Maşallah! as Turks say. Good for them! And you have to appreciate what those Bani Yas tribesmen have achieved in the intervening 43 years. As for me, however, I willingly pay a little more for my annual airfares to and from New Zealand to avoid stopping over there. I may be wrong, but it seems to me that those United Arab Emirates represent just about everything that is wrong with the modern (or post-modern) world. And I think that’s what our anonymous English tourist was getting at, whether or not his wife and daughter agreed with him.
But let us retrace our steps just a little. Dilek and I were descending the stairs from the elevated terrace of Rustem Pasha Mosque to the Levantine chaos of Hasırcılar Street – and I want to tell you why.
In fact we were rewarding ourselves for a successful journey to the outer reaches of European Istanbul. Our building has been declared an earthquake risk, and we have had to find alternative accommodation for a year or two while it is demolished and rebuilt. In such a case, the government, God bless them, will pay some compensation for expenses and inconvenience incurred. To lodge your claim however, you must make your way to the one and only office authorised to process it – situated in Küçükçekmece, a little-known and less-visited location some 50-plus km from our new abode. The expedition did at least give us the opportunity to make use of Istanbul’s much-vaunted public transport system, and we rode four Metro lines before taking a 20TL taxi ride for the last stage.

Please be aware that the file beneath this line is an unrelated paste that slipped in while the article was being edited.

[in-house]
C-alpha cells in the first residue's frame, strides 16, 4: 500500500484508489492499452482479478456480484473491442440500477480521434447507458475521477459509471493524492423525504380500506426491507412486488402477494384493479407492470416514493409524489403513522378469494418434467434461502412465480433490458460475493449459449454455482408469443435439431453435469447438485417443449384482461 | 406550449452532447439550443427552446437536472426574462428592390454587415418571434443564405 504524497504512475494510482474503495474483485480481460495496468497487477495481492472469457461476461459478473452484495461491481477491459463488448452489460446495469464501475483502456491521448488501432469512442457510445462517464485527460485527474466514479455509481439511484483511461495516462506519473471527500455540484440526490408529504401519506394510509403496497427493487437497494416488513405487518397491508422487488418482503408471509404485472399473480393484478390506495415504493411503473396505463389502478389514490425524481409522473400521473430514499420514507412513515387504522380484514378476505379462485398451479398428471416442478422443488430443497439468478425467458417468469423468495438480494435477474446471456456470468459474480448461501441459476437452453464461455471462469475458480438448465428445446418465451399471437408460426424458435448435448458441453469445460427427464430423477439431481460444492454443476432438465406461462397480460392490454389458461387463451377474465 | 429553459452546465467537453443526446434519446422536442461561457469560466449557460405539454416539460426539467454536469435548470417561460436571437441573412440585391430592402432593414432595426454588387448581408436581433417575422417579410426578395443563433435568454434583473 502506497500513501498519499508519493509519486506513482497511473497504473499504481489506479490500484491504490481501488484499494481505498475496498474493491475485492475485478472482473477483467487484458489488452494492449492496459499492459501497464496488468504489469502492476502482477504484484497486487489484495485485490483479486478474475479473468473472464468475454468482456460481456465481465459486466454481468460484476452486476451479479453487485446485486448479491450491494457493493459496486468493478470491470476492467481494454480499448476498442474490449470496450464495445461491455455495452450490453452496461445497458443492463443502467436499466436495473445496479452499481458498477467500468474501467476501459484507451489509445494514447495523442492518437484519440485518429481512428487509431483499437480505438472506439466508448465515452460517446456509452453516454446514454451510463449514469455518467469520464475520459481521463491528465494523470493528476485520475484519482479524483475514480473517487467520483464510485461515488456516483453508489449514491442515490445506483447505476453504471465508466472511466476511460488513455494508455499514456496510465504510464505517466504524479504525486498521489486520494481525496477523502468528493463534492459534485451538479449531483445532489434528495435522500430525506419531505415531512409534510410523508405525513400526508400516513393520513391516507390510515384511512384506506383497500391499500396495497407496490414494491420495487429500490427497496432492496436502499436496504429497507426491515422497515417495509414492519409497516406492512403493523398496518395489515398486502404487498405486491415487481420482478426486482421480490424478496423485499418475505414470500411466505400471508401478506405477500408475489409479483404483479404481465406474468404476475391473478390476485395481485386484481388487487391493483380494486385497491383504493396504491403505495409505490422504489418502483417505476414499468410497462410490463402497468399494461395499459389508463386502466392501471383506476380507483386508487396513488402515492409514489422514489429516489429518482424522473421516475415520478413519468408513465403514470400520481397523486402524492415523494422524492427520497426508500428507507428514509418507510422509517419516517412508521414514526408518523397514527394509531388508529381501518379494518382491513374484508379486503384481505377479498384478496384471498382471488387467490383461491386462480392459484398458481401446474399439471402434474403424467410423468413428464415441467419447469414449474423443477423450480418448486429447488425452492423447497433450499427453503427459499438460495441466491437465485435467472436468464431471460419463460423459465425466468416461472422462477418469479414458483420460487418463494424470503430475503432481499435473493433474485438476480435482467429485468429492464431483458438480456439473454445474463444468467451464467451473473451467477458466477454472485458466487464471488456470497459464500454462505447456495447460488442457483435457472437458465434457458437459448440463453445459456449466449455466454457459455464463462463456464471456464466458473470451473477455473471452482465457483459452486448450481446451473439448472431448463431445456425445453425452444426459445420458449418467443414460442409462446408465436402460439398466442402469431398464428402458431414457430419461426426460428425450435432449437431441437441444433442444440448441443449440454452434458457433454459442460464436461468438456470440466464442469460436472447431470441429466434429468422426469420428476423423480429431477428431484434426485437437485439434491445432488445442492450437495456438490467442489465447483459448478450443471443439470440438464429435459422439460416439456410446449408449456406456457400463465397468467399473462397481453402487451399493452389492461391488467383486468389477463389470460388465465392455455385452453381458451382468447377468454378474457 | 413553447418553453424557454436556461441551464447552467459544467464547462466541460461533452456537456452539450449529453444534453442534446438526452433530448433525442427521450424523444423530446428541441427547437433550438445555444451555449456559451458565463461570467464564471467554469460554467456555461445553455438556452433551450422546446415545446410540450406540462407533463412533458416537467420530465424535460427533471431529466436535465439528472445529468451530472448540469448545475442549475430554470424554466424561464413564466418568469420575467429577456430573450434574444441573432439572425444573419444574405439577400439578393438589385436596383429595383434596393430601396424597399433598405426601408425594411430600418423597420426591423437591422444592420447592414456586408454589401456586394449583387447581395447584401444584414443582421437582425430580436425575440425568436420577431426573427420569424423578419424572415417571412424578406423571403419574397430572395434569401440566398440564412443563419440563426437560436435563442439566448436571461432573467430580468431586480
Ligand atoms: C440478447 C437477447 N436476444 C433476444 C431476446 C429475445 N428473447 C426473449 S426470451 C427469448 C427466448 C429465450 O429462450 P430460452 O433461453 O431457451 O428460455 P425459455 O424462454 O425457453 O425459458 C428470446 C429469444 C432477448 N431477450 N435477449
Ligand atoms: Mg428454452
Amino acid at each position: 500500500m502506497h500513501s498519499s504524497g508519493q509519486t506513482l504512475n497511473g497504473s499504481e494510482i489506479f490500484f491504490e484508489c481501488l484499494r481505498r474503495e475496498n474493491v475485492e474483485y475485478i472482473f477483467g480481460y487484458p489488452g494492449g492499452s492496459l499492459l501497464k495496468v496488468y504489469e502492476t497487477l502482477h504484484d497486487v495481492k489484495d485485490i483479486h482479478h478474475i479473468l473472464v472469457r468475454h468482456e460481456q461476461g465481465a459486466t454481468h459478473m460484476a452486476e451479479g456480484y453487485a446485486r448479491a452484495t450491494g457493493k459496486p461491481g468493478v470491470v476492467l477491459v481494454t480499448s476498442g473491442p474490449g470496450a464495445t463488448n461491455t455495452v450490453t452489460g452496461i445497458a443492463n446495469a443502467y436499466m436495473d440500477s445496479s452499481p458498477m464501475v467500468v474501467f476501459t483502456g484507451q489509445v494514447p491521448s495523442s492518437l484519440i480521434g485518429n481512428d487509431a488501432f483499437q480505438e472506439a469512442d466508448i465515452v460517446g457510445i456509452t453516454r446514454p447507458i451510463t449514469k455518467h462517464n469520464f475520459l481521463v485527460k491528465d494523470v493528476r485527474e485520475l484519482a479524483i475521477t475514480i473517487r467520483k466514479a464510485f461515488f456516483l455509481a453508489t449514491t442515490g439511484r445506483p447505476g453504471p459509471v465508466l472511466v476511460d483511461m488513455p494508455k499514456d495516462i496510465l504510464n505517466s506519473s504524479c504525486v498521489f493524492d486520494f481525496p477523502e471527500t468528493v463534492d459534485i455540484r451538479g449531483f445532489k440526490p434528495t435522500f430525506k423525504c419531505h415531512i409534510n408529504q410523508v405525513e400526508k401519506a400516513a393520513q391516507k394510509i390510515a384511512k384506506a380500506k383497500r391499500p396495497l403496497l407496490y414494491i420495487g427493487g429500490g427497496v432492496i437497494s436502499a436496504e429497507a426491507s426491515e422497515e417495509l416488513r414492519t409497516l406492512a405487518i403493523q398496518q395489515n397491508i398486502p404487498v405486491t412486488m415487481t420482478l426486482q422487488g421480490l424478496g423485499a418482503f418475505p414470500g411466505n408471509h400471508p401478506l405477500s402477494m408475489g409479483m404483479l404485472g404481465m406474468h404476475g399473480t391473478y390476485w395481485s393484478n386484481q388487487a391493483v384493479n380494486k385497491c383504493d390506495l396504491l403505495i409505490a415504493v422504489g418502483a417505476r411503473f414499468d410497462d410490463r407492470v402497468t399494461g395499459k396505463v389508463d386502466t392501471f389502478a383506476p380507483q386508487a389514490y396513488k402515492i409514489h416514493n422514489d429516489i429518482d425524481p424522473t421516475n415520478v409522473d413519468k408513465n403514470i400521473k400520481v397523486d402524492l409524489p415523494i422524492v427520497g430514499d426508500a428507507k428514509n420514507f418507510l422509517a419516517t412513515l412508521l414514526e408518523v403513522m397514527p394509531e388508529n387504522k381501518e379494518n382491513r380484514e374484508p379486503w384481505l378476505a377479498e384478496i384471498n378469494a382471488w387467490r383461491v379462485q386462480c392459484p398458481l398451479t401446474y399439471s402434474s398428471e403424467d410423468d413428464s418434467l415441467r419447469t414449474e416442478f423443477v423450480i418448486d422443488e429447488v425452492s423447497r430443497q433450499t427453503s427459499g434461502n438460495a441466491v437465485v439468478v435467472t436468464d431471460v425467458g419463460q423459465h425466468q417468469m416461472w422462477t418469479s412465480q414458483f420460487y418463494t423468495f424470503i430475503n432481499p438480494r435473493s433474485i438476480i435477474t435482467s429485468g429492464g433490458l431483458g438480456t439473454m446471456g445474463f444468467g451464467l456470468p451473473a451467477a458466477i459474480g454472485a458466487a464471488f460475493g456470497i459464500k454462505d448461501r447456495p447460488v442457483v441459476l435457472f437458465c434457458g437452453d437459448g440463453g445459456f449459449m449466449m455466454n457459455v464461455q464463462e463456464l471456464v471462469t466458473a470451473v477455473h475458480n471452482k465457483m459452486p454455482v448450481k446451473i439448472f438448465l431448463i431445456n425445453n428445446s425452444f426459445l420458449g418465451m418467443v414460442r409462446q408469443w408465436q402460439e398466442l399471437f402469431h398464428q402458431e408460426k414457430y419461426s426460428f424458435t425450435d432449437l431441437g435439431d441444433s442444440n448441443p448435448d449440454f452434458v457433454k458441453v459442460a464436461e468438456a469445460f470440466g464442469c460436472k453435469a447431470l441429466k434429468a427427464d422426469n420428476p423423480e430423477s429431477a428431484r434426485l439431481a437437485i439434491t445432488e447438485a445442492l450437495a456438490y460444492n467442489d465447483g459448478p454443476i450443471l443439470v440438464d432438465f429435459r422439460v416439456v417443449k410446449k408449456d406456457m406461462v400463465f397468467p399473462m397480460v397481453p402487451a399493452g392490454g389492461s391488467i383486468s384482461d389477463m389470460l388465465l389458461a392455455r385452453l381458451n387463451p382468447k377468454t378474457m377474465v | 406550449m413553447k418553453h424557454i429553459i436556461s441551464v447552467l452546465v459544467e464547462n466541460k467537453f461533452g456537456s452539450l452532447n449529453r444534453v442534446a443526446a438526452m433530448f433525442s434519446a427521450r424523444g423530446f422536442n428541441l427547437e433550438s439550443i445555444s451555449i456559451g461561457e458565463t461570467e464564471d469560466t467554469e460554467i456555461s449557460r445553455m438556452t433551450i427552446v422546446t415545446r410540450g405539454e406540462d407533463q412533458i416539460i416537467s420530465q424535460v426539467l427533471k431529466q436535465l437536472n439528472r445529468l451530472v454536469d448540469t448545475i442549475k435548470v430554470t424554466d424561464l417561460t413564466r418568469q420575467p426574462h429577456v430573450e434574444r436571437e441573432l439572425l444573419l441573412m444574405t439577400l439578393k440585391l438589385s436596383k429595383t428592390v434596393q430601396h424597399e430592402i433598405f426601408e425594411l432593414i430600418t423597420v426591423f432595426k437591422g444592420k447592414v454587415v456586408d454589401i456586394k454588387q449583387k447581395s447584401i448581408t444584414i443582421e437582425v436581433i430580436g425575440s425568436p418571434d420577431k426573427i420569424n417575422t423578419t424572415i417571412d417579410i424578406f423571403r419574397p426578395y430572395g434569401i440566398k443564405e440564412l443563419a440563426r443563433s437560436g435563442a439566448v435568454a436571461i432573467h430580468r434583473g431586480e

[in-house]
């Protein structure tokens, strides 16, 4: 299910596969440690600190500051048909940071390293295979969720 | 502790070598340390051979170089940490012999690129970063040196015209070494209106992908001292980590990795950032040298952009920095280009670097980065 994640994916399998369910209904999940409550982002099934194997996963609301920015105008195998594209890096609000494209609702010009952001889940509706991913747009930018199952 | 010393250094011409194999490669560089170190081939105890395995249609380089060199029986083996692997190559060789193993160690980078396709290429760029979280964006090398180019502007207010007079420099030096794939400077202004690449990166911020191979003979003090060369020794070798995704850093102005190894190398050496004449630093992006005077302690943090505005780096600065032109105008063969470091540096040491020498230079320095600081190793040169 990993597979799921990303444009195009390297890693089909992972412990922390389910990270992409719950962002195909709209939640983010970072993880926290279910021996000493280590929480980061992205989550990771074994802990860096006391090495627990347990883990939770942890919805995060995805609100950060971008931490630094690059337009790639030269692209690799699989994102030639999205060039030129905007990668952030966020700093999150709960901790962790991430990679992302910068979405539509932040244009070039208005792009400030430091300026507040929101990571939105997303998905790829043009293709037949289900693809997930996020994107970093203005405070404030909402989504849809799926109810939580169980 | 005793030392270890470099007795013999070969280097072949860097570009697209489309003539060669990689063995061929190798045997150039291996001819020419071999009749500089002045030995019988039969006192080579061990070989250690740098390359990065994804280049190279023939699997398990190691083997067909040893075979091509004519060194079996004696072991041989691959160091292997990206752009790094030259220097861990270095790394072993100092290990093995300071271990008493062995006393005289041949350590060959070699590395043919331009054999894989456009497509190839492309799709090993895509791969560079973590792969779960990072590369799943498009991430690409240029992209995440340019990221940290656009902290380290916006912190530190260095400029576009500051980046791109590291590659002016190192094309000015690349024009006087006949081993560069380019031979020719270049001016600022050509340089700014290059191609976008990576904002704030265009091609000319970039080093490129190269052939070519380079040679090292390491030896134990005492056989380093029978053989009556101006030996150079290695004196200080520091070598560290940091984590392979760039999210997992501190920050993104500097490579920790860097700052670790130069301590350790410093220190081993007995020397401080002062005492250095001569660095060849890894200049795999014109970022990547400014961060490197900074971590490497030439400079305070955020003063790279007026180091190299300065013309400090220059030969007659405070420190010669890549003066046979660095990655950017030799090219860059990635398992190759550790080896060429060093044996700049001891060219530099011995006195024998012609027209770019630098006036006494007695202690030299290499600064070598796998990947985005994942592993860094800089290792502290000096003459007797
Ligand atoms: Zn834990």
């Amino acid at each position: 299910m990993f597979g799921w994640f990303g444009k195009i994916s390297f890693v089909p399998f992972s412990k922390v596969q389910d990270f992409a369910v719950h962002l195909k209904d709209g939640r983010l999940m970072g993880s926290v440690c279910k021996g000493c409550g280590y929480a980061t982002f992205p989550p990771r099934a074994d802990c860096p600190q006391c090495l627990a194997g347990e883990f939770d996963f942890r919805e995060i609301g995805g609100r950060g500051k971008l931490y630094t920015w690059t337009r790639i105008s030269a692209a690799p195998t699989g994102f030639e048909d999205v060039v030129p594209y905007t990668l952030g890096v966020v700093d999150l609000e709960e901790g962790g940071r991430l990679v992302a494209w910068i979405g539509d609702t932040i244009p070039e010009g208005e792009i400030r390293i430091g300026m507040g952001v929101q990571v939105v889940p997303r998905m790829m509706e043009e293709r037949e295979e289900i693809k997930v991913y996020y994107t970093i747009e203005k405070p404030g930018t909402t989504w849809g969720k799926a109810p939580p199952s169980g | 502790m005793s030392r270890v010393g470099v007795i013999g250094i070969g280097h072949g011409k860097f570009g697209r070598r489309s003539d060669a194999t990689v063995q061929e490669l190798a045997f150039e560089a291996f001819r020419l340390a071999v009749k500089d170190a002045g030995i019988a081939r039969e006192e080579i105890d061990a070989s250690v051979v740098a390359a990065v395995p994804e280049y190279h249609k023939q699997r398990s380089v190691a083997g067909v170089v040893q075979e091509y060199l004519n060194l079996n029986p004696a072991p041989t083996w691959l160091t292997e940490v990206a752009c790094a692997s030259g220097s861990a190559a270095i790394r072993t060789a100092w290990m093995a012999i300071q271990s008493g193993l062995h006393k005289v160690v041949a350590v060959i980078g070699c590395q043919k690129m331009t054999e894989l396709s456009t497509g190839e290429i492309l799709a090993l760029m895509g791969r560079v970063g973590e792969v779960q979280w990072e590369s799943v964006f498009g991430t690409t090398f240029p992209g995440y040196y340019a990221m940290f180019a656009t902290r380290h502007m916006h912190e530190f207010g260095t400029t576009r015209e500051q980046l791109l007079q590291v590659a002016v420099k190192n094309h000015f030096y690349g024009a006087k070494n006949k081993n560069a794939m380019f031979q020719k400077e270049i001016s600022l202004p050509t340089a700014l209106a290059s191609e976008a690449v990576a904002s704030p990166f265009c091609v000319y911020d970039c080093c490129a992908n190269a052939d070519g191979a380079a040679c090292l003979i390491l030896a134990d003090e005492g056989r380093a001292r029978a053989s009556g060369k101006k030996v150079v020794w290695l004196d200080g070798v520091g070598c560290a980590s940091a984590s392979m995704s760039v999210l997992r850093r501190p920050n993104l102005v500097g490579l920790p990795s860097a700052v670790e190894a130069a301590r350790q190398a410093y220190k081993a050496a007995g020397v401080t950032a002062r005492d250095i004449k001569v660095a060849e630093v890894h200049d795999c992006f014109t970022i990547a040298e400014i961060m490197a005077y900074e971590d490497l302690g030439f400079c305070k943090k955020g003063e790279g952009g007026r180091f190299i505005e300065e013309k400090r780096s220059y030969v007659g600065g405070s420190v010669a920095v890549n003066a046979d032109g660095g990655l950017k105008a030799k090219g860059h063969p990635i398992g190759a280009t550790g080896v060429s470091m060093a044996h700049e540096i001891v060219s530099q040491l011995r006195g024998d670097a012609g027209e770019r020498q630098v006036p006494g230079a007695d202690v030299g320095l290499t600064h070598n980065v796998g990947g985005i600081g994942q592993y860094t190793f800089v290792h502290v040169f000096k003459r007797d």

Our reward, then, for finding the office, lodging our claim and getting back to civilisation, was a delicious lunch and a wander around the ancient streets of old Istanbul. Eminönü stands near the mouth of the Golden Horn, a deep inlet of the Bosporus which divides the old city from the ‘newer’ European enclave of Galata/Pera, and provided a second watery defence for the triangular Seraglio Point, site of the Roman, Byzantine and later, Ottoman, capitals. In Ottoman times, Eminönü was the commercial port of the city, and the Egyptian, or Spice Bazaar (built in the 1660s), a bustling outlet for the riches of the Orient.
A modern visitor to the Egyptian Bazaar may emerge from its western gate, lured by the irresistible aroma of freshly roasted beans emanating from the premises of Mehmet Efendi, purveyors of coffee to discerning Istanbul residents since 1871. From here you may force your way (politeness will get you nowhere) through the teaming throngs in Wicker-workers’ Street to a shopping experience unlikely to be met with in any air-conditioned Dubai commercial fantasyland. You may sample the indescribable gourmet delicacies of Namlı Pastırmacısı; purchase balloons, paper hats and other party essentials in wholesale quantities; or pass through a time warp to ironsmith workshops selling knives, axes, billhooks, scythes, forks, ploughshares and other agricultural implements from a bygone age.